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Environmentalist and author speaks at UNCW about climate change

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Environmentalist and author speaks at UNCW about climate change

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The science is clear, and the argument is won, but humans must come together in the next decade to make the changes needed to save humanity from the effects of climate change, according to a leading American environmentalist, author, and journalist Thursday night in the Burney Center.

“The most important thing to remember about climate change is it is the first timed test of our civilization,” said Bill McKibben in a speech to a packed audience.

McKibben is the author of “The End of Nature,” a book considered to be the first aimed towards educating the general audience about climate change. He is also the leader of an anti-carbon and climate change awareness group, 350.org.

“The thing about climate change is that it’s happening fast – in the lifetimes of everyone in the audience,” said McKibben.

The climate change is not only melting glaciers in Greenland or bleaching the Great Barrier Reef, which McKibben describes as “a parking garage,” but it has its grip on humans as well. The amount of carbon in the atmosphere that’s considered safe, as well as the slogan for McKibben’s organization, is 350. Right now, the atmosphere is at 410.

“We’ve known for 30 years what’s happening,” said McKibben. He believes the easy path to fixing the global warming problem was decades ago, and now we need fast and monumental changes to save the planet.

One of the biggest changes humans can make according to McKibben is taking down the fossil fuel industry in exchange for renewable energy investments. However, he says this is difficult because the fossil fuel industry outspends any movements against it 40:1.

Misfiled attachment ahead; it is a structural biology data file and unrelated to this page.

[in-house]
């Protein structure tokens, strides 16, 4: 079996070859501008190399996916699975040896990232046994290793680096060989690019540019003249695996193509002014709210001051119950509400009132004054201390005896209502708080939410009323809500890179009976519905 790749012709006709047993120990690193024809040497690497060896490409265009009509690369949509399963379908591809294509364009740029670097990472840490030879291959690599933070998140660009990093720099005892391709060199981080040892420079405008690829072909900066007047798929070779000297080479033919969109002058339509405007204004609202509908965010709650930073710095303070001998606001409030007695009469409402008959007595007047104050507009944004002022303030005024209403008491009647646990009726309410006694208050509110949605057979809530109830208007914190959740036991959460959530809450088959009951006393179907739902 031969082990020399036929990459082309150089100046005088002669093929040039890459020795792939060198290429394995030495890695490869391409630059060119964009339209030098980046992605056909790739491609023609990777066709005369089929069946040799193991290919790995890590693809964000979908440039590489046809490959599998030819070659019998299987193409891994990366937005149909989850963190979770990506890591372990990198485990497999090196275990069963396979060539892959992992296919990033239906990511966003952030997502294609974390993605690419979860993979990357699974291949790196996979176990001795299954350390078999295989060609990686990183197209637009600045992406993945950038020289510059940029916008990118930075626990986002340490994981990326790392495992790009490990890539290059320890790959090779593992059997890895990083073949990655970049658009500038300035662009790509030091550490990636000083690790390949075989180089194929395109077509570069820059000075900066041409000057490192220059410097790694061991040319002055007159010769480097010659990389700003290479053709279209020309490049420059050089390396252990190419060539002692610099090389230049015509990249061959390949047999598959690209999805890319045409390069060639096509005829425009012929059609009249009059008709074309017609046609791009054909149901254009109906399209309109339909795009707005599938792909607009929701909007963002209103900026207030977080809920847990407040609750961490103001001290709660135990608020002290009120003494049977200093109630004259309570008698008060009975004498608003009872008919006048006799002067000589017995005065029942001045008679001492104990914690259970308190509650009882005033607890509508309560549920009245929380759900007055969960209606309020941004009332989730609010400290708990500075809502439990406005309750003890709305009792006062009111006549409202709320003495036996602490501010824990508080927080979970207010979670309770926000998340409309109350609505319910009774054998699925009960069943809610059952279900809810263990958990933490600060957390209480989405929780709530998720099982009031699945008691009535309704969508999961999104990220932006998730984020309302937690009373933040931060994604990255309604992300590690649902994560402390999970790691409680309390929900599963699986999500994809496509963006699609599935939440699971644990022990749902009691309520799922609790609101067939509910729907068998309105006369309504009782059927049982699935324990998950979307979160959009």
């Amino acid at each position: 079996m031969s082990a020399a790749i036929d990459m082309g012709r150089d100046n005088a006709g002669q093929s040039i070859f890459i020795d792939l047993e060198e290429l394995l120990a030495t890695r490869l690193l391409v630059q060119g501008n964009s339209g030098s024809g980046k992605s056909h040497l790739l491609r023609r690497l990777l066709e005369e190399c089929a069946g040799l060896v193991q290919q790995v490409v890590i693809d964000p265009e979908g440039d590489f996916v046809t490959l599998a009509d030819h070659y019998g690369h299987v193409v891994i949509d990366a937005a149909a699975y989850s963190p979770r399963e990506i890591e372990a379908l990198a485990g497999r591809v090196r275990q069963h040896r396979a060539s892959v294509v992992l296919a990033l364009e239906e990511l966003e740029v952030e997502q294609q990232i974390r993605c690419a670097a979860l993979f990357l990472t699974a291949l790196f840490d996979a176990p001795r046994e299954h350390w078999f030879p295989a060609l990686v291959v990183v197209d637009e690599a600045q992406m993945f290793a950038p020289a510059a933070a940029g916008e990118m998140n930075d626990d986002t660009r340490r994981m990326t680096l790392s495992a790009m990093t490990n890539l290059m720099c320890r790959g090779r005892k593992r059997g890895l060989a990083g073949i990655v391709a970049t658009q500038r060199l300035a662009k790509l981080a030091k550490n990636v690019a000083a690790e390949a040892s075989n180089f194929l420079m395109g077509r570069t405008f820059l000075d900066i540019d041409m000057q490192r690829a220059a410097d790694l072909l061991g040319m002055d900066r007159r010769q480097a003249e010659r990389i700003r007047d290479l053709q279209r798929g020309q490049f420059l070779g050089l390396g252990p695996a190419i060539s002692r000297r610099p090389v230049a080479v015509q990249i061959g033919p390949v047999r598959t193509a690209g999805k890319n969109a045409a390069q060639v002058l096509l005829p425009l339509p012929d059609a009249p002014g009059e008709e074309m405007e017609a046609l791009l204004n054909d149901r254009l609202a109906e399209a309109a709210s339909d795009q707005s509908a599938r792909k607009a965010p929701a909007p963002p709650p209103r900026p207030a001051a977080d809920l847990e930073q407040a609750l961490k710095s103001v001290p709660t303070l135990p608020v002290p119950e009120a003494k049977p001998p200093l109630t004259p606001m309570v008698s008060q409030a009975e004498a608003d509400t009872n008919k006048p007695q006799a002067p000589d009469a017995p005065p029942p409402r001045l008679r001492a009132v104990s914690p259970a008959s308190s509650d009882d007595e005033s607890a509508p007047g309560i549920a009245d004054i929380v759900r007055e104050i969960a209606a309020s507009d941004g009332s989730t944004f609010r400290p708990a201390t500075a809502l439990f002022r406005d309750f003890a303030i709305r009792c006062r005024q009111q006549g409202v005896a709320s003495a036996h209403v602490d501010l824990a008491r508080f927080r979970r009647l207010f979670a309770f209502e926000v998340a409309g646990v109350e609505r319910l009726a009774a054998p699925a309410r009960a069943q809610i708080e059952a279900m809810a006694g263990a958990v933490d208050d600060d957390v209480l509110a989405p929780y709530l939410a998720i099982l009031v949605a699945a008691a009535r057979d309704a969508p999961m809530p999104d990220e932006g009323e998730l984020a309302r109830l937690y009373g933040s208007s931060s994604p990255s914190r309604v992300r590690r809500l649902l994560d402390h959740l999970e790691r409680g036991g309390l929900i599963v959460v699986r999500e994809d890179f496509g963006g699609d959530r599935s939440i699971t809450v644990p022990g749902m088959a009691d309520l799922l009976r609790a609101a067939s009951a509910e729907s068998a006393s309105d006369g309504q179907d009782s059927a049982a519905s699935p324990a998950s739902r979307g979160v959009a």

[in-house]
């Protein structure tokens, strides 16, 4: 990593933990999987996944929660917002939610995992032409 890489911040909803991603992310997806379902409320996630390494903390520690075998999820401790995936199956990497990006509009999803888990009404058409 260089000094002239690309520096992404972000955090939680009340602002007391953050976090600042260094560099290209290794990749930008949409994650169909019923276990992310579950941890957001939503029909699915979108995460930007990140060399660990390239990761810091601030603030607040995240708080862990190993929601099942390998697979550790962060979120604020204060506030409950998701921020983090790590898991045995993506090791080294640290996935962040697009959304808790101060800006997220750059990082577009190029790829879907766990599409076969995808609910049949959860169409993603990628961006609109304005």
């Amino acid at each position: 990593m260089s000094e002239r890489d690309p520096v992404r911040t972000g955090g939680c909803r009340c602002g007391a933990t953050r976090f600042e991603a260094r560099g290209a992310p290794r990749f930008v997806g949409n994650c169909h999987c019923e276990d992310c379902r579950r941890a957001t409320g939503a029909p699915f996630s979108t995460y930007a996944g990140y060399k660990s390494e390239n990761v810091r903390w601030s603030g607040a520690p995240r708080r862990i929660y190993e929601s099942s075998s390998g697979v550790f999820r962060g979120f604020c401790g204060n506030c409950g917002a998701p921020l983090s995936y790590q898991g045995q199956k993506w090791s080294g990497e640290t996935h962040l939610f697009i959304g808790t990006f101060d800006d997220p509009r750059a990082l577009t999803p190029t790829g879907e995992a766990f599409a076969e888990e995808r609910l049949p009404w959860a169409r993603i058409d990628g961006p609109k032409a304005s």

“This is the fight of the small and the many against the few and the large,” said McKibben.

He believes the only way to win that fight is if humans from all over the globe work together to educate each other and make drastic changes to policies to cut back on climate change. That’s why he started 350.org, where people all over the planet have come together in public demonstrations to raise awareness about climate change.

Some of these protesting countries are island nations that McKibben says will be under water within the next decade. During his speech, McKibben showed pictures Pacific Islanders from the nations of Fiji, the Marshall Islands, Vanuatu, Tokelau, the Solomon Islands and Papua New Guinea blockading a harbor in Newcastle, Australia with their canoes to protest Australia’s reliance on fossil fuel.

“The people being most affected by this are the people who least caused it,” said McKibben when discussing how world leaders’ fossil fuel output affects small island nations with little to no output.

McKibben refers to this as the “greatest injustice” and that developed countries like the United States is not doing enough to combat this injustice. He cites how the United States has withdrawn from the Paris Climate Accord last year and now we are the leading contributor to fossil fuel emissions and we are the only one doing nothing about it. 

McKibben says there are ways to make a difference, but he did not promise that humanity will win. He says the best thing humanity can do is join and organize movements to demand reform of the fossil fuel industry and implementation of clean energy methods. He says that movements need to be creative and interesting to educate people on climate change and its effects. Elections are an important part of making those big effects, and McKibben says more people need to vote based on climate change beliefs to make a change.

“70 percent of Americans know [about the reality of climate change] and it’s not about the other 30 percent,” said McKibben, saying humans need to focus on making the majority do something to counteract climate change instead of convincing naysayers that it’s real.

“You may not believe in global warming, but global warming believes in you,” said McKibben.

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Environmentalist and author speaks at UNCW about climate change